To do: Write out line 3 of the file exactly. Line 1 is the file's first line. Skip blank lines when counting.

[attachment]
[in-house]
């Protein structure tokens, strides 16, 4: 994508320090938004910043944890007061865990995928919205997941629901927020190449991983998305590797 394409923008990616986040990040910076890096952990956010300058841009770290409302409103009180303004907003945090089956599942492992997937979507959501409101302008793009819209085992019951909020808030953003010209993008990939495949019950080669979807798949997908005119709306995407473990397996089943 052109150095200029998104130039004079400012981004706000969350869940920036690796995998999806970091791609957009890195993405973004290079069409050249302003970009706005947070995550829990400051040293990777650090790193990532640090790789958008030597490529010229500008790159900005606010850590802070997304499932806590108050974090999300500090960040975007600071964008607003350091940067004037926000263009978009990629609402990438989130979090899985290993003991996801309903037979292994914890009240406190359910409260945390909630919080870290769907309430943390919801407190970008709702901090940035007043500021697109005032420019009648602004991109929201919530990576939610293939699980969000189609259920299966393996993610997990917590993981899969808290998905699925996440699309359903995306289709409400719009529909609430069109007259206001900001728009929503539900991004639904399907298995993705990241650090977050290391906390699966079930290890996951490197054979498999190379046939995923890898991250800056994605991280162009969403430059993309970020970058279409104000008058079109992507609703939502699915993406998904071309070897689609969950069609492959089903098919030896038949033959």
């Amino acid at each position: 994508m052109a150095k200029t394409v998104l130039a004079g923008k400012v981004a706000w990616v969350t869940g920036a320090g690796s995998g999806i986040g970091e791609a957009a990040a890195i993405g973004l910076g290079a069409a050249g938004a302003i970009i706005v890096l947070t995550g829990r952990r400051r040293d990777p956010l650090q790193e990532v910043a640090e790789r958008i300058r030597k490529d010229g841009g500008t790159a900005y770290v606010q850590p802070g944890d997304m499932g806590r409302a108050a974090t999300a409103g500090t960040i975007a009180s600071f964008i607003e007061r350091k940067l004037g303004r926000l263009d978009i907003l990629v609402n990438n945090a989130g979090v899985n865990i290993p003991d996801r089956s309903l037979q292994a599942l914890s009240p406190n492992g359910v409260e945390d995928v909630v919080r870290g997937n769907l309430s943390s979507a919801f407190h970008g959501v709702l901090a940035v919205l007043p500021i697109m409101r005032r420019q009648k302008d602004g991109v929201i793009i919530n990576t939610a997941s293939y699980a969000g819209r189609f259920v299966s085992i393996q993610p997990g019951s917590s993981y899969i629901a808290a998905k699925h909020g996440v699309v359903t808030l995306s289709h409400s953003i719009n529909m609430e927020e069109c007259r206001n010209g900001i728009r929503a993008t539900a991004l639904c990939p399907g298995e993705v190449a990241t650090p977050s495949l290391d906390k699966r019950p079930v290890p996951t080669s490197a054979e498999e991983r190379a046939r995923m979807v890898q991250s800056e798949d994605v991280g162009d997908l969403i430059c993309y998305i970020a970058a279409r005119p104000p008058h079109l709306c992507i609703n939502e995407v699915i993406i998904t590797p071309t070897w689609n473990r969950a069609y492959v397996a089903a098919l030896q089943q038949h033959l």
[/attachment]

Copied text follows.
């Amino acid at each position: 994508m052109a150095k200029t394409v998104l130039a004079g923008k400012v981004a706000w990616v969350t869940g920036a320090g690796s995998g999806i986040g970091e791609a957009a990040a890195i993405g973004l910076g290079a069409a050249g938004a302003i970009i706005v890096l947070t995550g829990r952990r400051r040293d990777p956010l650090q790193e990532v910043a640090e790789r958008i300058r030597k490529d010229g841009g500008t790159a900005y770290v606010q850590p802070g944890d997304m499932g806590r409302a108050a974090t999300a409103g500090t960040i975007a009180s600071f964008i607003e007061r350091k940067l004037g303004r926000l263009d978009i907003l990629v609402n990438n945090a989130g979090v899985n865990i290993p003991d996801r089956s309903l037979q292994a599942l914890s009240p406190n492992g359910v409260e945390d995928v909630v919080r870290g997937n769907l309430s943390s979507a919801f407190h970008g959501v709702l901090a940035v919205l007043p500021i697109m409101r005032r420019q009648k302008d602004g991109v929201i793009i919530n990576t939610a997941s293939y699980a969000g819209r189609f259920v299966s085992i393996q993610p997990g019951s917590s993981y899969i629901a808290a998905k699925h909020g996440v699309v359903t808030l995306s289709h409400s953003i719009n529909m609430e927020e069109c007259r206001n010209g900001i728009r929503a993008t539900a991004l639904c990939p399907g298995e993705v190449a990241t650090p977050s495949l290391d906390k699966r019950p079930v290890p996951t080669s490197a054979e498999e991983r190379a046939r995923m979807v890898q991250s800056e798949d994605v991280g162009d997908l969403i430059c993309y998305i970020a970058a279409r005119p104000p008058h079109l709306c992507i609703n939502e995407v699915i993406i998904t590797p071309t070897w689609n473990r969950a069609y492959v397996a089903a098919l030896q089943q038949h033959l």